What Traders are Talking About:
Overnight highlights: As of 6:15 a.m. CT, corn futures are 7 to 13 cents lower with old-crop contracts leading declines amid bull spread unwinding, soybeans are 5 to 9 cents lower except the July contract that is modestly higher and wheat futures are 5 to 10 cents lower with Chicago and Kansas City contracts leading losses. Bears will likely retain control into the open this morning. Live cattle futures are called to open firmer this morning, while lean hogs are seen opening with a mixed tone.
* Record weekly corn planting pace last week. As of Sunday, 71% of the U.S. corn crop was planted, an increase of 43 percentage points, which matched to all-time weekly record from a percentage standpoint. Assuming USDA's planted acreage figure of 97.3 million from the Prospective Plantings Report was accurate, producers seeded 41.8 million acres of corn last week, which is the most total acres seeded in one week, topping the 34.1 million planted in a seven-day span in 1992. In Iowa and Illinois, the two biggest corn production states, producers seeded a combined 14.9 million acres of corn (7.95 million in Iowa and 6.95 million in Illinois) last week, assuming March intentions were accurate.
The long and short of it: With corn planting now only eight percentage points behind the five-year average, December corn futures are testing long-term support at $5.11 and are likely headed for a test of the psychological $5.00 mark -- or lower.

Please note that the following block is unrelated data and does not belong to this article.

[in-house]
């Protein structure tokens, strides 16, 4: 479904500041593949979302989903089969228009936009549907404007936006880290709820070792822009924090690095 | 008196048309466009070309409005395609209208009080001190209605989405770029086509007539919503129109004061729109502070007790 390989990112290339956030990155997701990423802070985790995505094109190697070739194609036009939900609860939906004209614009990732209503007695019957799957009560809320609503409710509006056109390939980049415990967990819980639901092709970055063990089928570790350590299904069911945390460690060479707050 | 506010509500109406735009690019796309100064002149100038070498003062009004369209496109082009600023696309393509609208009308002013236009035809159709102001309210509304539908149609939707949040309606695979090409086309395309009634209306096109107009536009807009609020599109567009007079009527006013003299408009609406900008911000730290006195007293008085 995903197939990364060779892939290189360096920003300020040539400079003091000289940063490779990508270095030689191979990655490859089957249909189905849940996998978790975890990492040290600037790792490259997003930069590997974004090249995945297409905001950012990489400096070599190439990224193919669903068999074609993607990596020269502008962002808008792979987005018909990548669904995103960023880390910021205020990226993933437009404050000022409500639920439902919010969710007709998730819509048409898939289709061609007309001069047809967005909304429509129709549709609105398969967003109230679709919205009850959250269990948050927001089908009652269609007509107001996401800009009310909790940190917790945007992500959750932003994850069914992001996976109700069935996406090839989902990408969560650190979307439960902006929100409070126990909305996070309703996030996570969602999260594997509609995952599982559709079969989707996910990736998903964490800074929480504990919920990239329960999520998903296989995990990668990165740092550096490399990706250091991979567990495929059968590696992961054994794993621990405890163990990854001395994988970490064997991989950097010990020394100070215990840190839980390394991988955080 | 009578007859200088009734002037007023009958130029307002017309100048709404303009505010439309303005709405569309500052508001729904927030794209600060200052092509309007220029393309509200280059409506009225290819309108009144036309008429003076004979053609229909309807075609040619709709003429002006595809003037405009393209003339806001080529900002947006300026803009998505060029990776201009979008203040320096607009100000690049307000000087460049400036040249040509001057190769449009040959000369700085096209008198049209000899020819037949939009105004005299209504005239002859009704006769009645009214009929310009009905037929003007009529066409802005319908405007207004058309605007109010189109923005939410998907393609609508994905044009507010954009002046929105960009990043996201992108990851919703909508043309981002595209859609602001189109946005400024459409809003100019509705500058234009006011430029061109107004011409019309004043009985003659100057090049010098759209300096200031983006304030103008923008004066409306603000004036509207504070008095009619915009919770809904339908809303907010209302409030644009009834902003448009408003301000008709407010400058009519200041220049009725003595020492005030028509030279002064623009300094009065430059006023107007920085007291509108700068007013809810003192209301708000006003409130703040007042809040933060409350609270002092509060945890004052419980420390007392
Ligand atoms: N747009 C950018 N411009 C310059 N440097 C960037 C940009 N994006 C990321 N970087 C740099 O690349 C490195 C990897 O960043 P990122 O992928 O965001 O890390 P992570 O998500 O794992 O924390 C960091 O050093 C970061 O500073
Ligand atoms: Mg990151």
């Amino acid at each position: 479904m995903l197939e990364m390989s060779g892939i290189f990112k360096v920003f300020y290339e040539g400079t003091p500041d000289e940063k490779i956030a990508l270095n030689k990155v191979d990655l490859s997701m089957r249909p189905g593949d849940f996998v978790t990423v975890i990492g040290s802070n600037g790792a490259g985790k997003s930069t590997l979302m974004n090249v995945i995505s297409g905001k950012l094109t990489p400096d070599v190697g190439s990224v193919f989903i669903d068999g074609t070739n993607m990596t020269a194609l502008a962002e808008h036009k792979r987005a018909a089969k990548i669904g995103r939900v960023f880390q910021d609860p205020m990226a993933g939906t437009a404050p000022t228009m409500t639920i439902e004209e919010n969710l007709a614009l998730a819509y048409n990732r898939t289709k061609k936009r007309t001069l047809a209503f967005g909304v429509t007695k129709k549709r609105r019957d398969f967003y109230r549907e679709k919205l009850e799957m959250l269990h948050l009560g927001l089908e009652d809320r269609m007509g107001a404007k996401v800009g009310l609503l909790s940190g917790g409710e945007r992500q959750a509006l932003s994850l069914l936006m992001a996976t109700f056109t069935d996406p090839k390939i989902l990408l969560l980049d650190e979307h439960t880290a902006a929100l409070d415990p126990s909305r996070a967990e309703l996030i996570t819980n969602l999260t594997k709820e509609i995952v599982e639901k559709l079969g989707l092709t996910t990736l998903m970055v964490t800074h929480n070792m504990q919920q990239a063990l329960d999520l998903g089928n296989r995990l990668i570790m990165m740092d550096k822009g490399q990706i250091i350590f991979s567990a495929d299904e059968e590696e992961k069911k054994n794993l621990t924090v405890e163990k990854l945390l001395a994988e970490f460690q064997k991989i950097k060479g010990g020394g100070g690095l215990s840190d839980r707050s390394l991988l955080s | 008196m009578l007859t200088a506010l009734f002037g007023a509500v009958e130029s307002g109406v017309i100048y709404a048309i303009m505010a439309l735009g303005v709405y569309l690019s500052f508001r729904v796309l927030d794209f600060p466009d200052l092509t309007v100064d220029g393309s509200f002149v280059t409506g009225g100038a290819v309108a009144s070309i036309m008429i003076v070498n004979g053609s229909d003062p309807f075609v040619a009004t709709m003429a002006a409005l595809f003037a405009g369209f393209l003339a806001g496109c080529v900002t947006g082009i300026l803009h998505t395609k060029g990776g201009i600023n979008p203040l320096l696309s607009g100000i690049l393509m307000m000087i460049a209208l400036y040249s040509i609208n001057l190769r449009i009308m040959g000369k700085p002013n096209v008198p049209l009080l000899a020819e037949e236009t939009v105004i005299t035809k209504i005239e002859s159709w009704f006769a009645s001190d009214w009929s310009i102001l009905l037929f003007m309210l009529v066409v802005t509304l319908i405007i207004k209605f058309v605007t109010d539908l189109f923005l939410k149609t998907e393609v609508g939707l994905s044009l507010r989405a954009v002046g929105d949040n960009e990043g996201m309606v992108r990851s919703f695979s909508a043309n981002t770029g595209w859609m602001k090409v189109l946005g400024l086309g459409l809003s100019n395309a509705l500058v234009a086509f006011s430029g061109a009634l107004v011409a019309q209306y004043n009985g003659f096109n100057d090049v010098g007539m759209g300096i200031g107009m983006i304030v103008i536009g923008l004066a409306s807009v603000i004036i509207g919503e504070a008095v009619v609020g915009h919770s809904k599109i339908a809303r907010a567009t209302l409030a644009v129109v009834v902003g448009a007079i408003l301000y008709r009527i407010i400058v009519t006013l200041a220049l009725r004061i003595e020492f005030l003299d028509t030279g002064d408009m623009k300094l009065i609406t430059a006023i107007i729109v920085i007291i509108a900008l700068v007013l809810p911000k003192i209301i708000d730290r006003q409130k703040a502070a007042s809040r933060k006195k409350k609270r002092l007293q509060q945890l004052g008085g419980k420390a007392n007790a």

* Keep an eye on old-crop soybeans. While much of the attention is on the planting pace and falling new-crop prices, old-crop soybeans are quietly making some noise. July soybean futures moved to their highest level since late February overnight. Tight supplies, potential shipping delays out of South America due to labor disputes and a very strong cash market as solid sources of support. But with that said, July soybean futures are now at levels that have repeatedly turned back rally attempts since last fall. A push through the top of the extended, choppy trading range would be explosive. But history says the sledding will get tough for bulls.
The long and short of it: Be ready to trim old-crop inventories on the move into the upper bounds of the extended, choppy range.
* Pray for Moore, Oklahoma. My thoughts and prayers go out to all of those impacted by the devastating tornado that ripped through Moore, Oklahoma, yesterday. The personal property loss is hard to accept, but those items can eventually be replaced in some manner. Unfortunately, the lives lost can't be replaced. That's the real tragedy in the situation.
Follow me on Twitter: @BGrete
Need a speaker for a seminar or special event? Contact me: email@example.com